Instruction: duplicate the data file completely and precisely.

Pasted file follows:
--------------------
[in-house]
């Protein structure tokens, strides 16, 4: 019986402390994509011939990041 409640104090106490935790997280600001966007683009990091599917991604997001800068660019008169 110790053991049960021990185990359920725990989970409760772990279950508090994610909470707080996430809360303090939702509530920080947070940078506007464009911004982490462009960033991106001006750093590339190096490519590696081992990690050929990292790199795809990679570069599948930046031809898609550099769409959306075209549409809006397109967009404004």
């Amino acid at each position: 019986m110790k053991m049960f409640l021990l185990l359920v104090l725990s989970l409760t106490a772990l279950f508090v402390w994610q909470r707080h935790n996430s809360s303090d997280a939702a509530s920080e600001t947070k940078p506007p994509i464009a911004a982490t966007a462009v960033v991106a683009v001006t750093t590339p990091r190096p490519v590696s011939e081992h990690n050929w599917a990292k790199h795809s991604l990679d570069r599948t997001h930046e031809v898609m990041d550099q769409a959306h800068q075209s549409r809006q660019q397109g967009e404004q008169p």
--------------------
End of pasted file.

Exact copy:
[in-house]
């Protein structure tokens, strides 16, 4: 019986402390994509011939990041 409640104090106490935790997280600001966007683009990091599917991604997001800068660019008169 110790053991049960021990185990359920725990989970409760772990279950508090994610909470707080996430809360303090939702509530920080947070940078506007464009911004982490462009960033991106001006750093590339190096490519590696081992990690050929990292790199795809990679570069599948930046031809898609550099769409959306075209549409809006397109967009404004």
């Amino acid at each position: 019986m110790k053991m049960f409640l021990l185990l359920v104090l725990s989970l409760t106490a772990l279950f508090v402390w994610q909470r707080h935790n996430s809360s303090d997280a939702a509530s920080e600001t947070k940078p506007p994509i464009a911004a982490t966007a462009v960033v991106a683009v001006t750093t590339p990091r190096p490519v590696s011939e081992h990690n050929w599917a990292k790199h795809s991604l990679d570069r599948t997001h930046e031809v898609m990041d550099q769409a959306h800068q075209s549409r809006q660019q397109g967009e404004q008169p």